Queen for a Day
Queen For A Day was an offensive, voyeuristic show that capitalized on the misery of its contestants, and I’m surprised no one has tried reviving it lately. Basically, a number of women were paraded on camera each episode to tell why they should be named “Queen For A Day” and awarded a big prize package. Ostensibly, that honor was to go to someone who’d done something to deserve it, but the show usually devolved into the ladies telling about how awful their lives were; how their husbands had left them or died and how their mother was ill and how the roof on their home was collapsing, etc. Somehow, went the premise, some of this would be put right and their lives set on a happier course if the show’s studio audience would vote them “Queen For A Day” which meant they’d get crowned with a tiara and sent home with a box of small appliances. There were a lot of tears, and I guess America’s homemakers liked to watch and cry along, and think, “Thank God that woman has it worse than me,” or something of the sort. An awful spectacle, especially when you considered all the women who cried and poured their hearts out on network TV and didn’t even win the Waring Blender and the case of Noxzema that the winner got.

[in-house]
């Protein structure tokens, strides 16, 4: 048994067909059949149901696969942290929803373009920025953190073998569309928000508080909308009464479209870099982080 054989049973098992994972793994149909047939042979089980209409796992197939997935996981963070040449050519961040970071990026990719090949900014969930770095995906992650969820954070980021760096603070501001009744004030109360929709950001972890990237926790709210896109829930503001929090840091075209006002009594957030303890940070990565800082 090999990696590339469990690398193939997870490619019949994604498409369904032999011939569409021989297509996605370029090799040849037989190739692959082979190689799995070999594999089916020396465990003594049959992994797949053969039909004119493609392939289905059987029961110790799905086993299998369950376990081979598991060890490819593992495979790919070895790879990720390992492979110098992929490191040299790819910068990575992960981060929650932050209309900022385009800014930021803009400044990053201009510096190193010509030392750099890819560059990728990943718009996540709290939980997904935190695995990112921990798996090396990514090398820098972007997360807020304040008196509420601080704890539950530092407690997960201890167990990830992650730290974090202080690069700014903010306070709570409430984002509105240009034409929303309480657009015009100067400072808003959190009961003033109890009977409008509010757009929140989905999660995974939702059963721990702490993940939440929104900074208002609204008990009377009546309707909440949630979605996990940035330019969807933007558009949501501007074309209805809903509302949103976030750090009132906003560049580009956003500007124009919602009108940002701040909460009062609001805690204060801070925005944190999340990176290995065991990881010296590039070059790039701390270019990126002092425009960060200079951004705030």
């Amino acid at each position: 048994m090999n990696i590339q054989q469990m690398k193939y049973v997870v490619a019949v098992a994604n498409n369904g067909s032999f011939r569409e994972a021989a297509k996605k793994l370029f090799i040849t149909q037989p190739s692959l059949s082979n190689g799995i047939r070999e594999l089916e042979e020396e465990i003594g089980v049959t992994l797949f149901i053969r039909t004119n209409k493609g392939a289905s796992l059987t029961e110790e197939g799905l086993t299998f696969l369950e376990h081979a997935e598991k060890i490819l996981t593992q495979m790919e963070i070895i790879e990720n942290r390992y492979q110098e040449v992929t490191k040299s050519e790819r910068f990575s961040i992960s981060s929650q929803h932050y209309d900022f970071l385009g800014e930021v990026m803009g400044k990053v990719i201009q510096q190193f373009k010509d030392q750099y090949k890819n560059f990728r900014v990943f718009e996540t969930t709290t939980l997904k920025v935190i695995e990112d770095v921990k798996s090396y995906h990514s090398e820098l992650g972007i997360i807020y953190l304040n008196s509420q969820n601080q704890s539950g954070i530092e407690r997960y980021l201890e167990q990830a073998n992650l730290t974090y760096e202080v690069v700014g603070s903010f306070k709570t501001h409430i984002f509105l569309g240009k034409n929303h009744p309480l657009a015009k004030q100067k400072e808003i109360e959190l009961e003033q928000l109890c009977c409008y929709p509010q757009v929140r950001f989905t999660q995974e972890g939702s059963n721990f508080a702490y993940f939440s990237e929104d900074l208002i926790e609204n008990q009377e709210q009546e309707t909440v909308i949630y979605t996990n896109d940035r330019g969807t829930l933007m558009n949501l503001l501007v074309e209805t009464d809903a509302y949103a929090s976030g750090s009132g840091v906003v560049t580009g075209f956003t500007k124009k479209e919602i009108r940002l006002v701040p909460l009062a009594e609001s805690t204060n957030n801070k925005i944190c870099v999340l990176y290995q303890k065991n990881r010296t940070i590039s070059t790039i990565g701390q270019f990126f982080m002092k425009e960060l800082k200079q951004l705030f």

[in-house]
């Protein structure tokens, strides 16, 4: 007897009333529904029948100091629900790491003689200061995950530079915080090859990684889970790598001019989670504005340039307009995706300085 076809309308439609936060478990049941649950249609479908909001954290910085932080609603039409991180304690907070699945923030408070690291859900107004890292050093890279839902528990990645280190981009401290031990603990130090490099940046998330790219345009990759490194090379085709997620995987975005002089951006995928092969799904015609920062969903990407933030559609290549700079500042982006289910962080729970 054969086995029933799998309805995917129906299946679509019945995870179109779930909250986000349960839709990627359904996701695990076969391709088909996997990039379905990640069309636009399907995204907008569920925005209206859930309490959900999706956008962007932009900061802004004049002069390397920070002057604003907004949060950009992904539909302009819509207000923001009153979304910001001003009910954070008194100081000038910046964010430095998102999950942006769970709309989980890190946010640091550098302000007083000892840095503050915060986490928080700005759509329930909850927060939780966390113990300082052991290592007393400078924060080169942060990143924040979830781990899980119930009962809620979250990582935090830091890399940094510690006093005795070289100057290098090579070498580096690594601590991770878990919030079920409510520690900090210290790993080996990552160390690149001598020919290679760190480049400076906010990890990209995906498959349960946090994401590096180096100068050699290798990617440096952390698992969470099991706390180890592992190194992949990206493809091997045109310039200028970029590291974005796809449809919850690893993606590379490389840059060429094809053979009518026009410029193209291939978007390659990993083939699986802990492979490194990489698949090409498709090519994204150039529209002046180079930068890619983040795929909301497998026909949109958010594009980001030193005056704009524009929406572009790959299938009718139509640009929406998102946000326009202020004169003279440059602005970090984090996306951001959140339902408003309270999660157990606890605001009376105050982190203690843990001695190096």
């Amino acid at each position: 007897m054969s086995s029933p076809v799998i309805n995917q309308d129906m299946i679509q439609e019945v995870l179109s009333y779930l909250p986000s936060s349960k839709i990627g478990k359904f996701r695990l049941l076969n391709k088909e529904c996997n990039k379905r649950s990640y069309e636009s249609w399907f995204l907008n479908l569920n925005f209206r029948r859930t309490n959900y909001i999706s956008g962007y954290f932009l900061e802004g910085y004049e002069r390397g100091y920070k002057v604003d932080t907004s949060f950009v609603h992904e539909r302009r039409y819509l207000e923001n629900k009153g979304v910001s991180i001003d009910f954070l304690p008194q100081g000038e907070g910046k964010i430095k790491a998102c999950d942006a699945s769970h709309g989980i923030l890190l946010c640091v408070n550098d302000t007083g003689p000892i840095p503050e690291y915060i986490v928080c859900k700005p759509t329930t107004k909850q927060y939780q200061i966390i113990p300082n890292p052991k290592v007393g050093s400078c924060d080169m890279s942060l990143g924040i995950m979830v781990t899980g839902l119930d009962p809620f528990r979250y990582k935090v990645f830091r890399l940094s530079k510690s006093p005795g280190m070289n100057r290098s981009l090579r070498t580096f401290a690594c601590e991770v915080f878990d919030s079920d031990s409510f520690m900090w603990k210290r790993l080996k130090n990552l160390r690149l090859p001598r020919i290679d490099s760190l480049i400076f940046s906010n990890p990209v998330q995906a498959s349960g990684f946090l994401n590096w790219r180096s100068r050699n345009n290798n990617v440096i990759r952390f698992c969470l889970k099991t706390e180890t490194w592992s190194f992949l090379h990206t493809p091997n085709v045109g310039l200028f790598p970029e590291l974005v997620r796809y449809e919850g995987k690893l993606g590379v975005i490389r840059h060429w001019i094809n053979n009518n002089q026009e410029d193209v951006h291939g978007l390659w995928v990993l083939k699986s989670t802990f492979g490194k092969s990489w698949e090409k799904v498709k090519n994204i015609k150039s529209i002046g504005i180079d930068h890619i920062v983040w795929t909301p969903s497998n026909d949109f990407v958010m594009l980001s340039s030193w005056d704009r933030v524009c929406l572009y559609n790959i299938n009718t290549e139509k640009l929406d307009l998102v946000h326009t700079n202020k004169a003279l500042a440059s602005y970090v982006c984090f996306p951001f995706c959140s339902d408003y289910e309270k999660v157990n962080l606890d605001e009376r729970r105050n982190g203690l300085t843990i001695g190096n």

The show moved around to various studios in Hollywood, broadcasting for a time from (as above) the Hawaii Theatre , which was another of Sid Grauman’s “international” film palaces. The Chinese and The Egyptian were, and still are, further west on Hollywood. The Hawaiian is now a Salvation Army church. I’m guessing the above ticket is from 1953, when the show was seen only on television in Los Angeles. It went network in 1956 on NBC, moved to ABC in 1960 and finally went off in 1964.